21 March, 2016
UNESCO (United Nations Educational, Scientific and Cultural Organisation) has also declared 21 March as the International Day for The Elimination of Racial Discrimination.
March 21… Every Year.
Honours and commemorate those who fought for our liberation and the rights we enjoy today. The Sharpville massacre was the first public protest to sustain the largest number of casualties in our History.
This specific date was chosen so that we never forget the losses sustained and sacrifices made in Sharpeville and that we never return to a system of governance that promotes the interests of one human being or race over those of another.
March 21, 2019. At the former Sharpville police station.
The place where many fell as victims of brutality in the 1960 massacre, is now an official national heritage site.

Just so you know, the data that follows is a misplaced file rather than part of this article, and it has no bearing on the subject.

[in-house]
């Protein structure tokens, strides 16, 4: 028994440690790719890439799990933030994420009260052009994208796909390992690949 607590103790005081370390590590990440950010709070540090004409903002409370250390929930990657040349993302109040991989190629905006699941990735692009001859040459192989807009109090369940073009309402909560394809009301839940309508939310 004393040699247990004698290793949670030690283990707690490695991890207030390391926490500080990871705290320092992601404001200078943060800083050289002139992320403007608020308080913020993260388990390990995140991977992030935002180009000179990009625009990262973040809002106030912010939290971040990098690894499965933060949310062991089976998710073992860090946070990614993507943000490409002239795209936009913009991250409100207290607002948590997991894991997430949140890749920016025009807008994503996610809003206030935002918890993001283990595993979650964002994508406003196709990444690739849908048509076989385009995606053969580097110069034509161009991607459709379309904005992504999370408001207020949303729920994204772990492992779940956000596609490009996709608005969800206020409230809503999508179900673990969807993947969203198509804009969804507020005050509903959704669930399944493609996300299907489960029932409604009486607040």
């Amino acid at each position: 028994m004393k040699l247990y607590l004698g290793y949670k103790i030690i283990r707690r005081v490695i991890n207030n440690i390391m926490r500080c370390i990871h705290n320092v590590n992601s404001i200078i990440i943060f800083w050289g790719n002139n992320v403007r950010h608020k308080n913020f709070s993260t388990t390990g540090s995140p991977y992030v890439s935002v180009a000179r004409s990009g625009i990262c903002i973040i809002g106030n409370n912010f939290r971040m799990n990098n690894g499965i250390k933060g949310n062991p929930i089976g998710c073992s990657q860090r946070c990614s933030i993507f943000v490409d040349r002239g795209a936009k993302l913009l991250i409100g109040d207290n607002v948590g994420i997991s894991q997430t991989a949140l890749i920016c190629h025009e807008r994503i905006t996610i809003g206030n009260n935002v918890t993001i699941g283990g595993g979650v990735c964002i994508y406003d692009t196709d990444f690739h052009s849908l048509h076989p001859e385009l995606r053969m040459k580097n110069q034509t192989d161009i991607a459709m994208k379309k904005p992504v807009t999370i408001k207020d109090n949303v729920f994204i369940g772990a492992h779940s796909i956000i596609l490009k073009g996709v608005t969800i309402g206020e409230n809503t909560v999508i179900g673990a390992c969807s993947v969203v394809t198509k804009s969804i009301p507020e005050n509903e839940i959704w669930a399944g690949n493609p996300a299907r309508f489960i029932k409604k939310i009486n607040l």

‘Sharpeville Human Rights Precinct’ is written on a high wall at the entrance to what is now the Sharpeville Memorial site. The police station has been closed. The place where many fell as victims of brutality in the 1960 massacre, is now an official national heritage site.
A memorial now stands as a tribute over the place where many fell as they fled from the police. It symbolizes and serves as a reminder of that tragic day as well as a commemoration and victory of the brave who put their lives in the line of fire literally, to protest and stand for equality for all.
As a black person, today is somber and emboldening. It is hurtful and yet the tribute serves as a source of pride that fills us with courage and hope as our chests swell.